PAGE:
FanDuel Hindsight Week 16: Start Your Defense Against Aaron Rodgers
Welcome to FanDuel Hindsight, where we'll recap the previous week on FanDuel, focusing on the Sunday Million tournament. We'll use the benefit of hindsight to see what lessons can be learned about the Sunday Million winner's low-owned, difference-making plays, then check in on how the most popular plays of the week fared.
Editor's Note: 4for4 has an ALL-NEW DFS SUBSCRIPTION! It includes our revolutionary Lineup Generator, Stack Value Reports, Ceiling & Floor Projections, GPP-Specific Articles, Ownership Outlooks, DFS Theory Articles, Lineup Construction Articles, a Downloadable .csv with Projections and Salary Data, and much more! DETAILS HERE! Previous subscribers don't worry, you'll get the same DFS content you got last season, but we think you'll want to UPGRADE to our DFS subscription because it takes our DFS content to the next level!
FanDuel user onefifty9n2 capitalized on some great contrarian selections to win the Week 16 Sunday Million.
Onefifty9n2 combined two chalk plays (Williams and Robinson) with five players under 6% owned. There were a number of pairings from the same game, including Palmer-Cardinals, Hightower-Robinson, Marshall-Martin, and Tye-Walsh. There were five players who had multi-TD games in the lineup: Palmer, Williams, Hightower, Marshall, and the Cardinals.
Onefifty9n2's winning lineup was consistent with my findings that a QBs in winning Sunday Million lineups tend to have low ownership. However, Palmer wasn't a real difference-maker; Blake Bortles, for instance, was cheaper and scored over 30 points. However, no one with a Bortles-Robinson-Hurns stack also used the contrarian plays of Hightower, Marshall, and Cardinals, who finished first, second, and first in Week 16 scoring at their respective positions. Winning a GPP isn't usually about nailing the "perfect" lineup, it's about nailing enough of the week's top plays to create sufficient distance between you and the field. For example, the second place finisher was over four points behind the winning lineup. That is a large discrepancy in a 78,590-entrant GPP.
Let's analyze the difference-making plays in the winning lineup.
Why He Was Low-Owned: Hightower was more popular the previous week, but burned GPP investors with a relatively quiet game.
Hindsight Bias: HIghtower was slated to be the feature and goal line back on a Saints team that was a home favorite with a high team total (27.3).
Why He was Low-Owned: Marshall had struggled in his previous two meetings with defenses coached by Bill Belichick, who tends to have success limiting the opposition's top receiving option, which Marshall is for the Jets.
Hindsight Bias: Marshall has been one of the most heavily targeted WRs in the league in the red zone, so he is a threat to score regardless of matchup. Also, the Patriots were banged up at safety.
Why He Was Low-Owned: Walsh wasn't exactly low owned for a kicker, but he was certainly a difference-maker that wasn't necessarily a consensus top play.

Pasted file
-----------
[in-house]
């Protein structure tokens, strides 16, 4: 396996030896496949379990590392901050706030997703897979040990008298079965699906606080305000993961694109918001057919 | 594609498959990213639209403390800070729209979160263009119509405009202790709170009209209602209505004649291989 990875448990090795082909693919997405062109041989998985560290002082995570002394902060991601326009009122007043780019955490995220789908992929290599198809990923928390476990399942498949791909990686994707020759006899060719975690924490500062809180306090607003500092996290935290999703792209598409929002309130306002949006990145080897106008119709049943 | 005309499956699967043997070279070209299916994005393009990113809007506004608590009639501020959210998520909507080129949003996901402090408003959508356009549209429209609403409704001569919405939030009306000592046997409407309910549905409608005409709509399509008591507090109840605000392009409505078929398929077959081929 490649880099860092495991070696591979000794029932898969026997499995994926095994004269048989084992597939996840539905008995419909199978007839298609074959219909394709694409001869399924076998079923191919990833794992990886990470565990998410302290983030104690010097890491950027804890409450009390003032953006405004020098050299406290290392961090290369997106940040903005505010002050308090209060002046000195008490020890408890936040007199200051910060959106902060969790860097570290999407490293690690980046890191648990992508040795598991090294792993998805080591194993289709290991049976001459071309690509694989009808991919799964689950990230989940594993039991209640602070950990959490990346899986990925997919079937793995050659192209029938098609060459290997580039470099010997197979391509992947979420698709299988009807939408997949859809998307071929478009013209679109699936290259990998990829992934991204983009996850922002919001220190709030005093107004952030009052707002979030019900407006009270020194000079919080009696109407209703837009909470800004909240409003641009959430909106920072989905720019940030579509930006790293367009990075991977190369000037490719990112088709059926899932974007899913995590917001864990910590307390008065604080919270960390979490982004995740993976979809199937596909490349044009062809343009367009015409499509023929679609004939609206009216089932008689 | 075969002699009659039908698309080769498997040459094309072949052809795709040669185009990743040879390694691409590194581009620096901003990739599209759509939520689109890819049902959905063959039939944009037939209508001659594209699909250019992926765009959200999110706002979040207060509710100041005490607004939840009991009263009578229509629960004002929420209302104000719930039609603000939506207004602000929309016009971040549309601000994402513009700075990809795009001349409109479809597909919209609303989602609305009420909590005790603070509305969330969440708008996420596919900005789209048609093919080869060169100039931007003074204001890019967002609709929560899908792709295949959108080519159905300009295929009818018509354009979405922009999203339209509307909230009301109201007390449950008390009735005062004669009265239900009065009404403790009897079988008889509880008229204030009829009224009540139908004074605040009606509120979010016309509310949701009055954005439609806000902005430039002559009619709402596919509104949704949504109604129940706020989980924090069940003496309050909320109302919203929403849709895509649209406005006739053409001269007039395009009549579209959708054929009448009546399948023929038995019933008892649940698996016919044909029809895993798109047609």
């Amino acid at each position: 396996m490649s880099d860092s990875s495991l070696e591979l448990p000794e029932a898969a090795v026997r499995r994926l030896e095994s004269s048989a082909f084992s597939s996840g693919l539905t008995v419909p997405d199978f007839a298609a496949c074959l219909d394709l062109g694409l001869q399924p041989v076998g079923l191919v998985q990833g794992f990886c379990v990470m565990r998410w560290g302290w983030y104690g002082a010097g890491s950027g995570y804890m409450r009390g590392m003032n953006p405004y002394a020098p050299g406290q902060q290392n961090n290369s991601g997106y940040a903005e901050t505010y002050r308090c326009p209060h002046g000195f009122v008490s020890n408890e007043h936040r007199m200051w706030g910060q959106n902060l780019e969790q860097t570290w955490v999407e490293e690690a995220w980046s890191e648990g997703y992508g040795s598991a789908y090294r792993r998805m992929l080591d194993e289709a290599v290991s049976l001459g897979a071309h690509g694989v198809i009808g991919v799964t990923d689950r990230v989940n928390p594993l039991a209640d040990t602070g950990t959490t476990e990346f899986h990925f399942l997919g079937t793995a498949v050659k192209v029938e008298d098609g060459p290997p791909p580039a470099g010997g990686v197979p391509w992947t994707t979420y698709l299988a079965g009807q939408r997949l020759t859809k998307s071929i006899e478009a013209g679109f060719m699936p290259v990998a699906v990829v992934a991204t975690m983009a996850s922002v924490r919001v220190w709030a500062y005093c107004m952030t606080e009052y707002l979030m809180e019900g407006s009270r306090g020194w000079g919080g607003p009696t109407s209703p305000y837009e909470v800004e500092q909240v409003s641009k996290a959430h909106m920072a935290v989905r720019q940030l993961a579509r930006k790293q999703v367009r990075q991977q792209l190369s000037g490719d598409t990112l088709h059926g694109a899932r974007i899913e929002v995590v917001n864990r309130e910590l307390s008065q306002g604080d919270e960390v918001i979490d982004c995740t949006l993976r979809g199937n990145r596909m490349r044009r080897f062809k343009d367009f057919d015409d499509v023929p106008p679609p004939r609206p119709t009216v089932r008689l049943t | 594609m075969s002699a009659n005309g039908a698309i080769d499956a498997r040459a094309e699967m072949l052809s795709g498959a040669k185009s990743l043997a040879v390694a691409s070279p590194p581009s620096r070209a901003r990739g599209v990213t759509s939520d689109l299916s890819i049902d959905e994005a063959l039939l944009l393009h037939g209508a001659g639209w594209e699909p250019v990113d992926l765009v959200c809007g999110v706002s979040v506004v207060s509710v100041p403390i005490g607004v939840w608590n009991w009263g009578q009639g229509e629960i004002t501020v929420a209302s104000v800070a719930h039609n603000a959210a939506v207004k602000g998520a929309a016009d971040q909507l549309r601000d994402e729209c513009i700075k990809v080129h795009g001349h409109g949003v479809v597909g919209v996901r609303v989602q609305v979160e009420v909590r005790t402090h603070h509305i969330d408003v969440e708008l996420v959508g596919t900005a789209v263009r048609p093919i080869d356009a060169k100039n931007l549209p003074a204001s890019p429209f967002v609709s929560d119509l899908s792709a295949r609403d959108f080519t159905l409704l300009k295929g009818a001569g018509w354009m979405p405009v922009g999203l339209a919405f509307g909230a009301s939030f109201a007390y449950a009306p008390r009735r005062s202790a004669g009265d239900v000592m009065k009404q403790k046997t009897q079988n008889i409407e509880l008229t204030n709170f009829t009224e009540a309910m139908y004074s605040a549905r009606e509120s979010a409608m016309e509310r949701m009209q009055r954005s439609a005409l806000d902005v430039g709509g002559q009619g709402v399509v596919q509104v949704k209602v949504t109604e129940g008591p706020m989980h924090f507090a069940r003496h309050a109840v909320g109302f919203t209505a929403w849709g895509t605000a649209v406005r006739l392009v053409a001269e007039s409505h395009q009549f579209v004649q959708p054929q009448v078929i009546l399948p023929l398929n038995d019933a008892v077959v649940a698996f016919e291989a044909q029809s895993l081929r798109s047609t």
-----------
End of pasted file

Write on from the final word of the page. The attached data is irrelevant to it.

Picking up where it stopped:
D Arizona Cardinals
Why They Were Low-Owned: Facing Aaron Rodgers looked a lot tougher than facing any of the other QBs that highly owned defenses were going up against: Johnny Manziel (Chiefs), Case Keenum (Seahawks), Ryan Mallett (Steelers), and Zach Mettenberger (Texans).
Hindsight Bias: The Cardinals were a home favorite and Green Bay's offense has been sputtering. The Cardinals tend to force opponents into obvious passing situations because their offense is so potent. It's a bit surprising this defense was not more highly owned simply because it was a correlated play with the second highest owned player on the slate, David Johnson.
How Did the Most Highly Owned Plays of the Week Fare?
QB Blake Bortles 27.7% Owned, 31.22 Points
Bortles continued the trend of QBs putting up big numbers on the Saints' league-worst defense. He tallied 368 passing yards, 4 passing TDs, 5 rushing yards, and a 2-point conversion while throwing 2 interceptions in the process.
RB David Johnson 38.1% Owned, 20.2 Points
Johnson eclipsed 120 total yards for the fourth consecutive game. He posted only 39 rushing yards, but added in 88 receiving yards on 3 catches en route to 127 total yards and a TD.
RB DeAngelo Williams 24.9% Owned, 30.3 Points
Williams continues to put up similar numbers to the man he replaced. He reached the century mark on the ground and scored twice, and also added in 6 receptions for 53 yards through the air.
WR Antonio Brown 46.4% Owned, 9.6 Points
Brown was owned perhaps higher than he should have been due to recency bias from his destruction of the Broncos. Earlier in the week, I tweeted about Brown's home/road splits (both recently, and in his career), which stood out as red flags, especially given his high salary. The Steelers' passing game could not get going, and Brown finished with a disappointing 7-61 line.
WR Allen Robinson 33.9% Owned, 18.5 Points
Robinson continued his stellar season with a 6-151-1 line, capped with a 90-yard torching of Brandon Browner (who else?) for a TD.
WR Martavis Bryant 24.1% Owned, 1.5 Points
Bryant came into the game with nearly identical numbers to the Allen Robinson, but as I mentioned above, the Steelers passing offense could not get anything going. Bryant ended up with a dismal fantasy afternoon, catching one pass for six yards and adding in a four yard run.
TE Julius Thomas 19% Owned, 2.2 Points
In another surprising dud from a chalk play, Thomas was a non-factor against the Saints' 32nd ranked defense in TE aFPA. He saw only two targets -- catching both for 12 scoreless yards -- while Allen Hurns and Allen Robinson combined for 14 catches, 257 yards, and three TDs on 19 targets.
D Kansas City Chiefs 19.9% Owned, 8 Points
The Chiefs continued the trend of chalk defenses turning in average fantasy performances. They were not able to muster even one sack and only got one turnover en route to a close 17-13 victory.